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Income-comparison Attitudes in the US and the UK: Evidence from Discrete-choice Experiments

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  • Hitoshi Shigeoka
  • Katsunori Yamada

Abstract

Economists have long been aware of utility externalities such as a tendency to compare own income with others'. If welfare losses from income comparisons are significant, any governmental interventions that alter such attitudes may have large welfare consequences. We conduct an original online survey of discrete-choice questions to estimate such attitudes in the US and the UK. We find that the UK respondents compare incomes more than US respondents do. We then manipulate our respondents with simple information to examine whether the attitudes can be altered. Our information treatment suggesting that comparing income with others may diminish welfare even when income levels increase makes UK respondents compare incomes more rather than less. Interestingly, US respondents are not affected at all. The mechanism behind the UK results seems to be that our treatment gives moral license to make income comparisons by providing information that others do so.

Suggested Citation

  • Hitoshi Shigeoka & Katsunori Yamada, 2016. "Income-comparison Attitudes in the US and the UK: Evidence from Discrete-choice Experiments," NBER Working Papers 21998, National Bureau of Economic Research, Inc.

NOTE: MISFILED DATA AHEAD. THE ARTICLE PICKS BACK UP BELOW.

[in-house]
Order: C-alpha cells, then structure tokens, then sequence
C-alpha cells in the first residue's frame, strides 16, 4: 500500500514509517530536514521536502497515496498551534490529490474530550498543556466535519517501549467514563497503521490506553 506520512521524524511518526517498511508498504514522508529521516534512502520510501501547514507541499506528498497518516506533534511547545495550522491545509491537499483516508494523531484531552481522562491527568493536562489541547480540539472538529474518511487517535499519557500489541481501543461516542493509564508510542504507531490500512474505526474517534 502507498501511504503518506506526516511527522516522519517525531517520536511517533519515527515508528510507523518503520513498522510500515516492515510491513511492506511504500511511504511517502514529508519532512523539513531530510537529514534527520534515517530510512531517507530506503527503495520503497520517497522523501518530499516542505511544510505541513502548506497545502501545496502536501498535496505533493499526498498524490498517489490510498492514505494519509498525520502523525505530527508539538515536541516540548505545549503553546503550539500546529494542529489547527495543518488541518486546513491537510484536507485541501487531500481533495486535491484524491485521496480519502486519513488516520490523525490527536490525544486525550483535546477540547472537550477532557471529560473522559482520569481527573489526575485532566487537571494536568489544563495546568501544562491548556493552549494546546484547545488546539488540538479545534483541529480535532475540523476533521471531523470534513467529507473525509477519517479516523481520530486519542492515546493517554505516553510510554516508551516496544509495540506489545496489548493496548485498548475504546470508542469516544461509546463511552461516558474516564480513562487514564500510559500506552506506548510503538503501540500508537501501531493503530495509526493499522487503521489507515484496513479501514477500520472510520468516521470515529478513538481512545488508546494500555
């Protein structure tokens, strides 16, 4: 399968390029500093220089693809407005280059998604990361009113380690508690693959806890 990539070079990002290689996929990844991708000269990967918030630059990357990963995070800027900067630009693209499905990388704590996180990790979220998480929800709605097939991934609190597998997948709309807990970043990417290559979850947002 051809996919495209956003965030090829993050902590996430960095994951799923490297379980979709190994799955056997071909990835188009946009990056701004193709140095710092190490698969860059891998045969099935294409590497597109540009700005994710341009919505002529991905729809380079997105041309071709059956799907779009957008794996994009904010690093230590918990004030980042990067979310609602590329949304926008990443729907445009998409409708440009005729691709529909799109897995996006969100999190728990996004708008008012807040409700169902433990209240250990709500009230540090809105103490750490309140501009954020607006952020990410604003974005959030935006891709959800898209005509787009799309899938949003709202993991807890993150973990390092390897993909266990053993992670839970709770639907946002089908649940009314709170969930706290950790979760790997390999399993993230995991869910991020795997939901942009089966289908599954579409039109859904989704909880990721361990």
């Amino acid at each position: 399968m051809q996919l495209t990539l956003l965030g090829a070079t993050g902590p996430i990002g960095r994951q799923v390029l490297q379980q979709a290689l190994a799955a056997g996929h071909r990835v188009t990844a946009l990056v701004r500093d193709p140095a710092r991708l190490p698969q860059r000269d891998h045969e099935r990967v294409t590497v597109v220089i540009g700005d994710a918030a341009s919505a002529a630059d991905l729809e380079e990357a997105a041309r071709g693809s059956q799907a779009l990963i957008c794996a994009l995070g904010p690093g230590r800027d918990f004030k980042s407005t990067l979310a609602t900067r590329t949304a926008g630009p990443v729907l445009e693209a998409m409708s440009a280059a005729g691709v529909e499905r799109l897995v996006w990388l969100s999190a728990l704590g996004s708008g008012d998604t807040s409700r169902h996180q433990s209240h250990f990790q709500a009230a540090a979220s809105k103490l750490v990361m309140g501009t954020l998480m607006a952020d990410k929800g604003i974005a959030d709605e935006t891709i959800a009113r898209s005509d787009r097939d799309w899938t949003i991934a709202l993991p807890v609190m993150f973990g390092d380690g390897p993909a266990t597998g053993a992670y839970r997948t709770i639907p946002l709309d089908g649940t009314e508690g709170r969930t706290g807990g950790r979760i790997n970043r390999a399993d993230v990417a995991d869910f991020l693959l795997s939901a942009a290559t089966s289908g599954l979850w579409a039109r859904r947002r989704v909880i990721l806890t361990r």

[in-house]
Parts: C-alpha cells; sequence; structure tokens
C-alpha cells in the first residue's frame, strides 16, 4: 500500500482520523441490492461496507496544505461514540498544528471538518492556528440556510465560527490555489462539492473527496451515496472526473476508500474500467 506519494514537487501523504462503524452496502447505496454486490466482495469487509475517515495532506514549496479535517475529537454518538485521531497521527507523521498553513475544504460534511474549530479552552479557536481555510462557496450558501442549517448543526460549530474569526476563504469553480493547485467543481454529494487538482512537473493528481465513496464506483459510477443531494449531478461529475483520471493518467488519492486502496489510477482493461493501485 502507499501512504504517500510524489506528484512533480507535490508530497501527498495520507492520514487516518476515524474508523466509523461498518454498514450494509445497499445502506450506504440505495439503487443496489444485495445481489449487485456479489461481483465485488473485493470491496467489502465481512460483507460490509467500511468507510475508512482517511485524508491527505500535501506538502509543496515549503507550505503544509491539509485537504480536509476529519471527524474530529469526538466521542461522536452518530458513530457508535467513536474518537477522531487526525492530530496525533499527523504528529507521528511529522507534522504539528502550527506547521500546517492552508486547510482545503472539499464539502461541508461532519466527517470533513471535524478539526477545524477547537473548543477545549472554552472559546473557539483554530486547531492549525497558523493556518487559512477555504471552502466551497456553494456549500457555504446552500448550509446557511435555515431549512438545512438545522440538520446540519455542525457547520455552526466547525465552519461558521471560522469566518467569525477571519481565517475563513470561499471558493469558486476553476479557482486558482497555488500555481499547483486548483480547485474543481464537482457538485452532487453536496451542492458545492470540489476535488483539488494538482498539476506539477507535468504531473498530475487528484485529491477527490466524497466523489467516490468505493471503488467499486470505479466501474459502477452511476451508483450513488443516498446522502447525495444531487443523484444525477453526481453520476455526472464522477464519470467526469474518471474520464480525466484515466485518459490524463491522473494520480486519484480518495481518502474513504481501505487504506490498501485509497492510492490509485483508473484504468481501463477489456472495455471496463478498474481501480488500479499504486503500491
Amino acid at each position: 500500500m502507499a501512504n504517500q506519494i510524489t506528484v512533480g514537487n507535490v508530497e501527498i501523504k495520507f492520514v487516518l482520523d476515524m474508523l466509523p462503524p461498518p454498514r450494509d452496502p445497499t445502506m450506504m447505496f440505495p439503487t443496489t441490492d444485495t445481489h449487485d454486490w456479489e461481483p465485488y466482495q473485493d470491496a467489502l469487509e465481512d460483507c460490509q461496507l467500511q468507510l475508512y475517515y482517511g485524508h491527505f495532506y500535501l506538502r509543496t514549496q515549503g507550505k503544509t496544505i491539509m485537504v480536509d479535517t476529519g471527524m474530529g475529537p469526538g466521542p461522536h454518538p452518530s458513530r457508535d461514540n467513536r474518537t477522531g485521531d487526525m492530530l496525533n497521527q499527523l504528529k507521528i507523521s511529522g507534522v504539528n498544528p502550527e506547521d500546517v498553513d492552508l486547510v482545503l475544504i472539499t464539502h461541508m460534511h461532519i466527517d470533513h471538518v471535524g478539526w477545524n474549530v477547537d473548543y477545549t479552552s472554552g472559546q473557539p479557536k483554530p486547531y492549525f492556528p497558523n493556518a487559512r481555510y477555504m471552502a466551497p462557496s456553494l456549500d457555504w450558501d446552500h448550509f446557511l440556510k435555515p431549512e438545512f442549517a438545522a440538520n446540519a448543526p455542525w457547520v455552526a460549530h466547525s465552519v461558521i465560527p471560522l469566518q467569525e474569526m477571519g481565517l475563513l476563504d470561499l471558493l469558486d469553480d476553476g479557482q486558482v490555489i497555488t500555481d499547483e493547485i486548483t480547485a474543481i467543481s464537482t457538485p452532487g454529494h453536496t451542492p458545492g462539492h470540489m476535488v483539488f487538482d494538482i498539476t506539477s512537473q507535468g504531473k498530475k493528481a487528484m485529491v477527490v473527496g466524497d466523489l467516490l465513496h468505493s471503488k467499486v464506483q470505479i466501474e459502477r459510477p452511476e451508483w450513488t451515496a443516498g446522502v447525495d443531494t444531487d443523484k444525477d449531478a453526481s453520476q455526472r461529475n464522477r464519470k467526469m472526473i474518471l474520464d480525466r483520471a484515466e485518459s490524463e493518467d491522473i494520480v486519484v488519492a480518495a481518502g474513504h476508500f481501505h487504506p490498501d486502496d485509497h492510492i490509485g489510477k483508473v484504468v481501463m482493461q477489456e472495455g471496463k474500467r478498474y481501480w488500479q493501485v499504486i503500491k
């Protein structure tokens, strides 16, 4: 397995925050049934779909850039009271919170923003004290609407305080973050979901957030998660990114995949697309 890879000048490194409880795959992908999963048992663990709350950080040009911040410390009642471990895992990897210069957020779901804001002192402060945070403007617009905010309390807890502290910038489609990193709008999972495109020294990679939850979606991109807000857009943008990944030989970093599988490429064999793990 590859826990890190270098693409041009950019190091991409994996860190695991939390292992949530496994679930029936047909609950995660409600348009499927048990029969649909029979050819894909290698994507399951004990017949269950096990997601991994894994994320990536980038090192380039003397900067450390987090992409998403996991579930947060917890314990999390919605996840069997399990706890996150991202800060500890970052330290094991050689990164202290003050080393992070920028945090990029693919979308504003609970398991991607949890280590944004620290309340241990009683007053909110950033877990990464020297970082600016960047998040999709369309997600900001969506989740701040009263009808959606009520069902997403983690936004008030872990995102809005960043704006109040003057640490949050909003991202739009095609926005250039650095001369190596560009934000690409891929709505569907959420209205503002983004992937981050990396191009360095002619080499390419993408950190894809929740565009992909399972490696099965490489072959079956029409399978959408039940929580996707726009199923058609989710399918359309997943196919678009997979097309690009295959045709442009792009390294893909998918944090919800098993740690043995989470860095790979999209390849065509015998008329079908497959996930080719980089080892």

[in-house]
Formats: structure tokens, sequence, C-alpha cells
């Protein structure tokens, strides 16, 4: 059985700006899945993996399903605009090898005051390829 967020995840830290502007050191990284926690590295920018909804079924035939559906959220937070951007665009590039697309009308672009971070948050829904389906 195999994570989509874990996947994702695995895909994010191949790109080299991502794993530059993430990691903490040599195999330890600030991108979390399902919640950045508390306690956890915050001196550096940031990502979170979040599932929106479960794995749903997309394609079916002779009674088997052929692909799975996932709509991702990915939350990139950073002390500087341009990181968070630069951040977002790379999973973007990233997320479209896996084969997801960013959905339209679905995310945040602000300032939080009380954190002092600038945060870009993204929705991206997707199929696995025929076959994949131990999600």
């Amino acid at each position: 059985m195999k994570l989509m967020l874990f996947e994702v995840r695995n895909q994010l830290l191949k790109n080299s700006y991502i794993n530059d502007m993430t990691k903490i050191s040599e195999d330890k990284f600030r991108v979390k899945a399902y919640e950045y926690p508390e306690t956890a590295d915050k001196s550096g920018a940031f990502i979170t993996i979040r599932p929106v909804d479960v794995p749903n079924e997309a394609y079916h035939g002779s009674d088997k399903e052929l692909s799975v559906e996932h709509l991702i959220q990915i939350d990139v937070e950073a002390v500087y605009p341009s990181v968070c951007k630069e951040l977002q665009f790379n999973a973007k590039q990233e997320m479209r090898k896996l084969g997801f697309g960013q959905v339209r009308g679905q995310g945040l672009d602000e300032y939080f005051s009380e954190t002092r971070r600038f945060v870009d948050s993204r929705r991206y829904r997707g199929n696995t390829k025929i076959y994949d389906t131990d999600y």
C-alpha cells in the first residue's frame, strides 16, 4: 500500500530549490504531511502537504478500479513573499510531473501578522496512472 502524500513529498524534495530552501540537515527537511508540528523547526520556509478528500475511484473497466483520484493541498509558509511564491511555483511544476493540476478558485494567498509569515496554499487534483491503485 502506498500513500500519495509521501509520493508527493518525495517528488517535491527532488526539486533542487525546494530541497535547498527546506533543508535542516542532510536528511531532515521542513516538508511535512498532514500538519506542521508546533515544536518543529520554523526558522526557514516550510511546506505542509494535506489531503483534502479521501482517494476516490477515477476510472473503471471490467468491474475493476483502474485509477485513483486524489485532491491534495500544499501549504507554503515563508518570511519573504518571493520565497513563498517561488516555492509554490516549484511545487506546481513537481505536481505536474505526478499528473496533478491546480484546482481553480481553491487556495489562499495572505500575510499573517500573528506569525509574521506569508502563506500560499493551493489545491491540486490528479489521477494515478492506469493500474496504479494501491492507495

• Handle: RePEc:nbr:nberwo:21998
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    References listed on IDEAS

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    1. Abel, Andrew B, 1990. "Asset Prices under Habit Formation and Catching Up with the Joneses," American Economic Review, American Economic Association, vol. 80(2), pages 38-42, May.
    2. Gali, Jordi, 1994. "Keeping Up with the Joneses: Consumption Externalities, Portfolio Choice, and Asset Prices," Journal of Money, Credit and Banking, Blackwell Publishing, vol. 26(1), pages 1-8, February.
    3. Train,Kenneth E., 2009. "Discrete Choice Methods with Simulation," Cambridge Books, Cambridge University Press, number 9780521747387, December.
    4. David Revelt & Kenneth Train, 1998. "Mixed Logit With Repeated Choices: Households' Choices Of Appliance Efficiency Level," The Review of Economics and Statistics, MIT Press, vol. 80(4), pages 647-657, November.
    5. W. Viscusi & Joel Huber & Jason Bell, 2008. "Estimating discount rates for environmental quality from utility-based choice experiments," Journal of Risk and Uncertainty, Springer, vol. 37(2), pages 199-220, December.
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    Cited by:

    1. Nicolas L. Bottan & Ricardo Perez-Truglia, 2017. "Choosing Your Pond: Location Choices and Relative Income," NBER Working Papers 23615, National Bureau of Economic Research, Inc.

    More about this item

    JEL classification:

    • C9 - Mathematical and Quantitative Methods - - Design of Experiments
    • D1 - Microeconomics - - Household Behavior
    • D3 - Microeconomics - - Distribution

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